Defying Borders: The Promise and Peril of Party Autonomy in Private International Law

Event

Chancellor Day Hall Maxwell Cohen Moot Court (NCDH 100), 3644 rue Peel, Montreal, QC, H3A 1W9, CA
Price: 
Free

The Faculty of Law invites you to the Inaugural Lecture of Professor Geneviève Saumier as holder of the Peter M. Laing Chair.

Abstract

Party autonomy in private international has been associated with the power granted to parties to choose the law applicable to international contracts and the forum for dispute resolution. This license has been justified largely on the basis that it provides the legal certainty essential to cross-border transactions, allows for the designation of a neutral law or forum, and is consistent with general principles of freedom of contract in domestic law. In recent years, party autonomy has increasingly been spreading to personal matters, for example in relation to same-sex marriage or surrogacy, where individuals choose jurisdictions and laws that give them access to a particular status (spouse or parent) that would not be accessible to them in their home jurisdictions. While party autonomy in commercial matters is under fire as allowing parties to strategically select laws and forums that shield them from otherwise applicable regulatory regimes, party autonomy in personal matters is celebrated as a means to avoid restrictive State policies that infringe on fundamental rights and self-determination.  Regardless of whether one views party autonomy as promise or peril, its effect is to invite persons, natural and legal, to defy the territorial limitations of State law in the pursuit of their own interests, be they economic or personal. The extent to which this needs to be balanced with other interests, and whether this can or should occur within private international law, is the subject of this lecture.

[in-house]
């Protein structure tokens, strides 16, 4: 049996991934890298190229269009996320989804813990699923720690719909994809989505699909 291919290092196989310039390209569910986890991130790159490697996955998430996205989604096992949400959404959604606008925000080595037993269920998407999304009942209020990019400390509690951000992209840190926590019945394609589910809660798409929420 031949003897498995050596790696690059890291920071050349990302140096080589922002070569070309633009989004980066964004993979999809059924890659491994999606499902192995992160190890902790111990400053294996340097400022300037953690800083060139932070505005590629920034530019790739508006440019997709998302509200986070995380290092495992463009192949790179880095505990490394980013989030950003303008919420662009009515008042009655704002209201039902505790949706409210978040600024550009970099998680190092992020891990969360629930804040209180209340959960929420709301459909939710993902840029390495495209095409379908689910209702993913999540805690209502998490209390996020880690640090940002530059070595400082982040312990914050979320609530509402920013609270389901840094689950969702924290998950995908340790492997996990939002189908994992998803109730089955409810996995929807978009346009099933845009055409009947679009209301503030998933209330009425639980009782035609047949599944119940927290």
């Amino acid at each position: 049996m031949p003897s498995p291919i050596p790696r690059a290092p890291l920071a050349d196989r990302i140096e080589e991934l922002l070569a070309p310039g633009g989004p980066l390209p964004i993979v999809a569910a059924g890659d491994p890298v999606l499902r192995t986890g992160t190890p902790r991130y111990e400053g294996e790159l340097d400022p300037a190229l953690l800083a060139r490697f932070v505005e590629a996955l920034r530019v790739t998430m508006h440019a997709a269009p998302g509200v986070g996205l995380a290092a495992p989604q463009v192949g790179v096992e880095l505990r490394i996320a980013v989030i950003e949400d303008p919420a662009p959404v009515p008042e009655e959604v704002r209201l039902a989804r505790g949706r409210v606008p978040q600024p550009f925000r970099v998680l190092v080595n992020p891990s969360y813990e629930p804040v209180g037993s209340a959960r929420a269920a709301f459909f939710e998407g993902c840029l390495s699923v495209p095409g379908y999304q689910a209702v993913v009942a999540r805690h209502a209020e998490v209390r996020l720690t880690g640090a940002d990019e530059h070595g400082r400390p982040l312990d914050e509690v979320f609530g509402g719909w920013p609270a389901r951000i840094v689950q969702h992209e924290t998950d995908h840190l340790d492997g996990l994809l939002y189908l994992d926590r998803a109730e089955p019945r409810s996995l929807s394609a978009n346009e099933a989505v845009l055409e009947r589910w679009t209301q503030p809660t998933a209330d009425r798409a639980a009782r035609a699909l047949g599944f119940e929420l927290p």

About the speaker

A recognized expert in private international law, Professor Saumier’s research focuses on consumer law, the resolution of international disputes and cross-border class actions. Her papers on private international law and on consumer arbitration have been cited many times by the Supreme Court of Canada. Beyond these subjects, Professor Saumier also teaches law of civil liability, mediation and civil procedure.

A cocktail reception will follow. Kindly RSVP before October 16, 2017 to alumnioffice.law [at] mcgill.ca (subject: RSVP%20Laing%20Chair%20Inaugural%20Lecture.) .

A request has been made for 1.5 hours of continuing legal education for jurists.